The number of Caymanians employed across the public sector varies greatly, from agency to department and from government company to statutory authority, depending on the size. Cayman Airways, a larger employer with 373 employees, has a 97% Caymanian work force, while the Health Service Authority, which is the largest of the authority employers, just over half the workers are local.  

See full report below.

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839 drivers caught on phone

| 24/07/2013 | 38 Comments

(CNS): The RCIPS has issued hundreds of tickets to drivers using their cell phones on the road since the ban came into effect at the end of September last year. According to their statistics, the police are nabbing more than four people per day talking on the phone behindthe wheel. Traffic crashes increased again in the first half of 2013 by 21% compared to last year with almost 700 smashes on Cayman’s roads in just six months, 120 more than the same period last year. Although DUI and speeding offences both fell in the first half of this year, overall traffic offences increased by 25%, with police issuing a bumper 3,001 tickets for various road infractions.

Despite the widespread campaign in September last year, when police warned drivers that they would begin a zero tolerance policy when it came to using their mobile phones behind the wheel, tickets have increased since the ban began, with 140 drivers just last month being caught.

Although drivers are allowed to use their phones with a hands-free device, talking without one or texting costs drivers $150 for every infringement, but the sanction does not seem to be working as the numbers of tickets issued is increasing. In October last year, the first full month of the ban, 50 tickets were issued, then in November 60, and in December 65. With the start of the New Year the numbers were similar for the first two months, with 52 drivers in January and 45 in the slightly shorter month of February. However, in March 145 drivers were nabbed and the numbers have continued to remain at similar levels, with 134 in April and 137 in May.

Despite the warnings from police and the obvious dangers of distracted driving, in the first six months of this year 653 tickets were issued. Government has now collected C$125,850 from delinquent drivers.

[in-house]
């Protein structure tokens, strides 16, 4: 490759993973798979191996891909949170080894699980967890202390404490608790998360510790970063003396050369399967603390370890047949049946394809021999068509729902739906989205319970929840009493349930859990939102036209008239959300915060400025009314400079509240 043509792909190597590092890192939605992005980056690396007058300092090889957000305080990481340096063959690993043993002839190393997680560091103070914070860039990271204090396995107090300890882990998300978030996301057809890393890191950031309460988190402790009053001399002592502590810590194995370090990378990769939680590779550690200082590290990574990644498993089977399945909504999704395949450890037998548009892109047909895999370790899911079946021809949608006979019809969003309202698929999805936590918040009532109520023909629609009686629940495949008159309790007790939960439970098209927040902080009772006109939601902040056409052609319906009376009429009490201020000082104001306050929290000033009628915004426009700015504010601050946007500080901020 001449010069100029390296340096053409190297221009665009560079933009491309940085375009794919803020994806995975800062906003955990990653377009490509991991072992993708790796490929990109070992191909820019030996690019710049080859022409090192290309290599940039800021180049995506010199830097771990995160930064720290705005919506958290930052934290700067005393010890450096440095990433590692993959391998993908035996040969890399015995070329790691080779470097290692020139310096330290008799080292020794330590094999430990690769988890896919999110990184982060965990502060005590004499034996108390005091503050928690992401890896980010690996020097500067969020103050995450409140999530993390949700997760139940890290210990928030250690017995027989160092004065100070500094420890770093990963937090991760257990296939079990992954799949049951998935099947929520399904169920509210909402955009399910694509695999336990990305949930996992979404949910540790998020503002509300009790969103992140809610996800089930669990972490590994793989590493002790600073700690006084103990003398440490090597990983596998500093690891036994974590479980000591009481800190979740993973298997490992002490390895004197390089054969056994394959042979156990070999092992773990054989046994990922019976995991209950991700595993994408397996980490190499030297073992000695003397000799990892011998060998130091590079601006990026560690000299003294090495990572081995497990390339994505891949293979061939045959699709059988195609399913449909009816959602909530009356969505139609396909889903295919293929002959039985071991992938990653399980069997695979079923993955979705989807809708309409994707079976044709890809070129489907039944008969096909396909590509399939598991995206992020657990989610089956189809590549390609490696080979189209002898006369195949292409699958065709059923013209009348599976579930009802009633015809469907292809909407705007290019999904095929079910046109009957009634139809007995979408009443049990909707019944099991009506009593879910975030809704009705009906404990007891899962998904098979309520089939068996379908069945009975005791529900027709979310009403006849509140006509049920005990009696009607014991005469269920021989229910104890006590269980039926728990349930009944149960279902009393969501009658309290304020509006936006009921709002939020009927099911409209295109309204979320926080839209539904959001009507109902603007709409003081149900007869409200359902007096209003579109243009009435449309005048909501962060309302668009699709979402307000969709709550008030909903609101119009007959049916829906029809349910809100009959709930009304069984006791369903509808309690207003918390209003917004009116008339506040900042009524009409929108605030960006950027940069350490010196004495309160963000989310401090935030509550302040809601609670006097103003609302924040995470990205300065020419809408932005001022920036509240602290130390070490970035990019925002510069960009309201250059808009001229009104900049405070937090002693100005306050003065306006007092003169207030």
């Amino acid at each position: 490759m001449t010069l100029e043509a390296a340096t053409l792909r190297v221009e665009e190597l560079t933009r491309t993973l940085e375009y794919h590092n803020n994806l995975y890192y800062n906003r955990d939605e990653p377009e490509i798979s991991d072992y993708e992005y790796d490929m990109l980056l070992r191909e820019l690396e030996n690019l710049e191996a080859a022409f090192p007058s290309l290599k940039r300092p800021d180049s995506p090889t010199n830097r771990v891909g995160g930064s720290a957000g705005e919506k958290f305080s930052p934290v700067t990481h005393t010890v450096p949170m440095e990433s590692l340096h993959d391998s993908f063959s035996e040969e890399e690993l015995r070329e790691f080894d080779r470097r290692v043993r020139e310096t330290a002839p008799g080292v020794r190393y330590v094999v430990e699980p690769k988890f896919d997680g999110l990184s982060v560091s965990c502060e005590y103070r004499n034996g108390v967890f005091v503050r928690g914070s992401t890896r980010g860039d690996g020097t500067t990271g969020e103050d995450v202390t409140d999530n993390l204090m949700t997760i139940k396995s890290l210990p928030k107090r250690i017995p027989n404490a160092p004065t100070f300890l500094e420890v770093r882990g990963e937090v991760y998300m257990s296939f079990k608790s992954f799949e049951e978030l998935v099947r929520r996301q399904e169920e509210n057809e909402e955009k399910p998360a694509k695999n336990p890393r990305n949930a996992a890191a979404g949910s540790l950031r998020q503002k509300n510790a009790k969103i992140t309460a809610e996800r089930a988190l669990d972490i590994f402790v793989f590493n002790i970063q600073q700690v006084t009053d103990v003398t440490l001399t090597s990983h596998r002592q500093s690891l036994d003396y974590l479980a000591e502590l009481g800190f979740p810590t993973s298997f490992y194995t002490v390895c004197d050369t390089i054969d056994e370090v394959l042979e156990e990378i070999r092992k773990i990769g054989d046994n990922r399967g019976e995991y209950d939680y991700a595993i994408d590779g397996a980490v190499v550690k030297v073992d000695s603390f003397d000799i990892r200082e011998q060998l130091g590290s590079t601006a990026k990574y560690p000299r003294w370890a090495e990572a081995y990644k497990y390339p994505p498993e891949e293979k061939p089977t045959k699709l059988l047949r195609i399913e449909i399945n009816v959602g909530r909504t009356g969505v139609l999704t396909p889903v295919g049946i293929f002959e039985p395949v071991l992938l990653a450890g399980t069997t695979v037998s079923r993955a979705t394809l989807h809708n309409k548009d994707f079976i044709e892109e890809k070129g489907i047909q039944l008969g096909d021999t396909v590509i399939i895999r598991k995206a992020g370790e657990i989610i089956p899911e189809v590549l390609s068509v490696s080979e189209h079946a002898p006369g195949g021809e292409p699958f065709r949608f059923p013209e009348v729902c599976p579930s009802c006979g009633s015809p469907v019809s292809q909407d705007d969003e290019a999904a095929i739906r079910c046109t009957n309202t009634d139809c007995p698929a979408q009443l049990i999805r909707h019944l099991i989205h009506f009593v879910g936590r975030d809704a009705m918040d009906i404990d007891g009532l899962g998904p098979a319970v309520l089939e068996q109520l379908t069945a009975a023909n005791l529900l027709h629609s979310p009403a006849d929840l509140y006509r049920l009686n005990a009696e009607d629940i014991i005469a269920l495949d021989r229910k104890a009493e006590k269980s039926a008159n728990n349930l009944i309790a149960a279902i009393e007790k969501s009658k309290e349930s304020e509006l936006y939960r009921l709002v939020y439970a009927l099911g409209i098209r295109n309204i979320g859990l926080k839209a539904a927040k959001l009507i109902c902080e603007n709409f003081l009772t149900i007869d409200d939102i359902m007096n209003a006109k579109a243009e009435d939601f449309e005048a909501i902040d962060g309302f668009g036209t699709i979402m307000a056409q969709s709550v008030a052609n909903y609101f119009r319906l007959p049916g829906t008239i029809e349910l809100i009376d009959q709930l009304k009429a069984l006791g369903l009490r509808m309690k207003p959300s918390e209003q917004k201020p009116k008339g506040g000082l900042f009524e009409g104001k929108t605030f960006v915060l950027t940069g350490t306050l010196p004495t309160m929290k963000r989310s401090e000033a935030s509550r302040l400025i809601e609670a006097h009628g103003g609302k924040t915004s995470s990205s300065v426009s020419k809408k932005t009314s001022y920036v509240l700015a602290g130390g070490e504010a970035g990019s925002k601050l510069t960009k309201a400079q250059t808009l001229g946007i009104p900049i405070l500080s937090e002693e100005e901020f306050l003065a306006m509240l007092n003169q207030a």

Meanwhile, general bad behaviour on the local roads continues. Although the rate fell by 27%, police arrested 81 people since the year started for drinking and driving. 330 people were fined for not wearing seatbelts, and despite a significant drop compared to last year, when nearly a thousand people were stopped for speeding, in the first part of 2013 nearly 500 people were fined for driving above the speed limit.

Despite the poor road record, however, fatal accidents did not increase, with three lives being taken on the roads in first half of 2013, the same number as those killed last year during the same period.

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Burglars spoil crime stats

| 24/07/2013 | 20 Comments

(CNS): With an increase of almost 8%, the local police say they are concerned about the continued rise in burglaries in Cayman when every other category of crime is falling. The RCIPS has warned that daytime burglaries in particular are causing concern, and despite 63 arrests of suspects, 262 burglaries have already been reported this year compared with 243 in the first six months of 2012. The rise in break-ins is bucking a continuing trend of falling crime rates on the island where other serious crimes are concerned. Murders and attempted murders, robberies, attempted robberies and GBH all fell significantly in the first half of this year, leadingto an overall fall of more than 20%.

In the latest statistics compiled by the Royal Cayman Islands Police Service, another notable exception to the falling violent crime rate included a massive increase in reported incidences of defilement, which grew from three to ten cases — a 233% growth rate. Just one more case of wounding was reported during the first half of 2013 compared to 2012 and the cases of people found in possession of unlicensed firearms remained the same as last year, with twelve people found to be carrying unlawful guns.

Although both violent crime and overall volume of crime are falling, burglaries are now the  major concern for the RCIPS because of the wide impact on the community. With an increase of 7.82%, 19 more burglaries than during the same time last year equates to nineteen more victims.